The hidden dangers of the migrant amnesty
Boris Johnson’s proposal of an ‘earned amnesty’ for illegal immigrants sounds progressive. Until you read the small print.
Farhan Zakaria, a 28-year-old Bengali and French teacher in an east London school, came to the UK with his family at the age of 16. In September last year, he was forced to leave his job when the authorities discovered that he and his family had lost their right to stay in Britain eight years ago, after Farhan’s father left his job at the High Commission for Bangladesh. Farhan claims the family was unaware that they were not allowed to live in Britain. They now face imminent deportation. Farhan is popular with his co-workers and his young students, who staged a protest in his support.
‘Maria’ (not her real name) is a Brazilian mother-of-two who has been living and working in Britain since 2002. She came here with the intention of overstaying her visitor’s visa. She earns £8 an hour cleaning people’s houses. She doesn’t let her five-year-old son go to school for fear of being discovered by the authorities. Her 22-year-old son came over three years ago on a student visa. He now works 60 hours a week as a restaurant dishwasher for less than the minimum wage. He is exploited by employers who know that he cannot complain to the authorities.
Farhan and Maria were two of the interviewees in last night’s BBC Panorama programme, Immigration: Time For An Amnesty?. They are amongst many who live in fear of deportation and who are not allowed to work legally in Britain. They are forced to take menial, low-paying jobs and are unable to contribute financially to society through tax and national insurance payments. They can’t travel abroad or visit their friends and family back home, as they would risk being refused re-entry into Britain.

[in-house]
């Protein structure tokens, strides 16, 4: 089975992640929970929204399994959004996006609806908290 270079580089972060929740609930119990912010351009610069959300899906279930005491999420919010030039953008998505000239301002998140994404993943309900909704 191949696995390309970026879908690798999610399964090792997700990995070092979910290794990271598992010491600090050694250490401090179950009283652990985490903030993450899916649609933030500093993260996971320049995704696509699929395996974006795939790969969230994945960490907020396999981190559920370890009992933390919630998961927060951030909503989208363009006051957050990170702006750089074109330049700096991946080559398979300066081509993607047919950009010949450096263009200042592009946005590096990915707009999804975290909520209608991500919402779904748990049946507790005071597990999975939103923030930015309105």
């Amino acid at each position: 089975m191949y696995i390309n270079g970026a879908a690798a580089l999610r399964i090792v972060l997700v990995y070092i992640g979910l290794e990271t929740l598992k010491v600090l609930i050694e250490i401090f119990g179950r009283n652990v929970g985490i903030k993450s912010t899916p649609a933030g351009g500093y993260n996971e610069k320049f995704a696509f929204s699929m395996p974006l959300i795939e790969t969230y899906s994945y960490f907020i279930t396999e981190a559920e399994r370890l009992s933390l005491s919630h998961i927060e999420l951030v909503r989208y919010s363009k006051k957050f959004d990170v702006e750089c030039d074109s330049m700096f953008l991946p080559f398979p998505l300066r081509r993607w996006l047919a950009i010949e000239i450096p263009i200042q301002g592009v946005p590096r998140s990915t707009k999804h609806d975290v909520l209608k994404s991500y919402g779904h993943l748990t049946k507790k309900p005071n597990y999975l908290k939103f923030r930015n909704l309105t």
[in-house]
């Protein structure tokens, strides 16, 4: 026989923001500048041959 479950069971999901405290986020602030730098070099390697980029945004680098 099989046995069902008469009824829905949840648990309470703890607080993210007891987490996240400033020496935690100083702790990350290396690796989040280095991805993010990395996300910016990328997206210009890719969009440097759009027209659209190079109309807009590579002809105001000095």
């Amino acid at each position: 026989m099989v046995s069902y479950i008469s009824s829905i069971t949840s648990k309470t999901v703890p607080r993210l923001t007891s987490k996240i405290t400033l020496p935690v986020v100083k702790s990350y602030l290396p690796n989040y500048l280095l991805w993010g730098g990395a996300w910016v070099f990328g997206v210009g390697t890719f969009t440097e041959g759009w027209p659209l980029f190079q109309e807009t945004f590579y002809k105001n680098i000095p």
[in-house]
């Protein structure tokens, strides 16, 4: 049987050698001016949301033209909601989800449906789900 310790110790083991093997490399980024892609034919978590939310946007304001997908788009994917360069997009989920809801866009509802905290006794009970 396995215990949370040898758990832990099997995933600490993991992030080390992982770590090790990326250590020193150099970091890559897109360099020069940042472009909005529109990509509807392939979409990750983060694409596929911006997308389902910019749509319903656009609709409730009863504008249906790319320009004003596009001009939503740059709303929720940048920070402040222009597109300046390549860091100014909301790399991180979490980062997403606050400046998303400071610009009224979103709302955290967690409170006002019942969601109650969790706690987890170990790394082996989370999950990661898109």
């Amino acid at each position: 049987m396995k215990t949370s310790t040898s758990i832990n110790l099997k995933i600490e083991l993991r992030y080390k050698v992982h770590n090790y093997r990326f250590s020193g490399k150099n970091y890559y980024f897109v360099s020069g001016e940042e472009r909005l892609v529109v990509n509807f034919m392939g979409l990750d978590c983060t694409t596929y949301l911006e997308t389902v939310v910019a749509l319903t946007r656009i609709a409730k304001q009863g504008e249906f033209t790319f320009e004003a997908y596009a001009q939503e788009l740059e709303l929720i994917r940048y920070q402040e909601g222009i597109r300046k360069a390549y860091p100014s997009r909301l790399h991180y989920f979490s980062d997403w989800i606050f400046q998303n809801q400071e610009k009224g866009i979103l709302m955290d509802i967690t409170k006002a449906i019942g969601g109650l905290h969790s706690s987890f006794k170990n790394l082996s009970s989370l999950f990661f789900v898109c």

The Panorama programme explored what the economic and social impact would be of granting an amnesty for illegal immigrants, or ‘irregular residents’. Aired last night, just hours after London mayor Boris Johnson renewed his call for an ‘earned’ amnesty for illegal immigrants, the Panorama programme presented the results of a study by the London School of Economics (LSE), commissioned by the mayor. The LSE estimates that the number of irregular migrants in Britain has increased by 295,000 in the past six years. It concluded that about 450,000 would qualify for an amnesty, which would carry a five-year residency qualification.
Johnson has presented his amnesty proposal as a practical, economic solution: by allowing those diligent foreigners who have been living in Britain for several years to work legally, we can increase tax and national insurance contributions. It would also be cheaper than kicking them out: deporting an illegal immigrant costs up to £11,000. The Panorama programme also said that an amnesty would be a humanitarian move for those individuals who are vulnerable to exploitation in the shadow economy, and who want to contribute to the British economy and society while also helping themselves and their families.
Granting an amnesty to the nearly half-a-million foreigners who are here illegally looks like a positive thing. But there are two problems with Johnson’s call for an amnesty. On the one hand, this is only a short-term solution, benefiting a small number of those foreigners who want to live and work in the UK. On the other hand, it is a stepping stone towards stricter border controls, a way of shutting out anyone who doesn’t comply with the narrow criteria for an ‘earned’ amnesty, and also towards tightening restrictions on anyone who tries to enter in the future.